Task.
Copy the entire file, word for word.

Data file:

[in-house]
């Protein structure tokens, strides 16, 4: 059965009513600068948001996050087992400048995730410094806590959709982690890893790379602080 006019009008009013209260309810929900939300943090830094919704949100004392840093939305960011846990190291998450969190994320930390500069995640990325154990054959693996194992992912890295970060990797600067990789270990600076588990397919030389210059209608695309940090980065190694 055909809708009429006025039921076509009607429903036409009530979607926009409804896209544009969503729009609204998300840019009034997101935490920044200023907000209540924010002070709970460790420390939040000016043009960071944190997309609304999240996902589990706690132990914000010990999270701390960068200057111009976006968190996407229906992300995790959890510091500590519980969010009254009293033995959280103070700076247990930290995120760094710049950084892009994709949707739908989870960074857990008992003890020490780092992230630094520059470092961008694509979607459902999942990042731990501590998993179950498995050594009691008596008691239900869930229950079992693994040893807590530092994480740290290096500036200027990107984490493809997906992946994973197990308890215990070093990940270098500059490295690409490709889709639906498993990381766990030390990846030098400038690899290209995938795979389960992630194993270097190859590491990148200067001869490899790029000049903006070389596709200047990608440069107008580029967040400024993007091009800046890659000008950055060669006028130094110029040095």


[in-house]
């Protein structure tokens, strides 16, 4: 059965009513600068948001996050087992400048995730410094806590959709982690890893790379602080 006019009008009013209260309810929900939300943090830094919704949100004392840093939305960011846990190291998450969190994320930390500069995640990325154990054959693996194992992912890295970060990797600067990789270990600076588990397919030389210059209608695309940090980065190694 055909809708009429006025039921076509009607429903036409009530979607926009409804896209544009969503729009609204998300840019009034997101935490920044200023907000209540924010002070709970460790420390939040000016043009960071944190997309609304999240996902589990706690132990914000010990999270701390960068200057111009976006968190996407229906992300995790959890510091500590519980969010009254009293033995959280103070700076247990930290995120760094710049950084892009994709949707739908989870960074857990008992003890020490780092992230630094520059470092961008694509979607459902999942990042731990501590998993179950498995050594009691008596008691239900869930229950079992693994040893807590530092994480740290290096500036200027990107984490493809997906992946994973197990308890215990070093990940270098500059490295690409490709889709639906498993990381766990030390990846030098400038690899290209995938795979389960992630194993270097190859590491990148200067001869490899790029000049903006070389596709200047990608440069107008580029967040400024993007091009800046890659000008950055060669006028130094110029040095």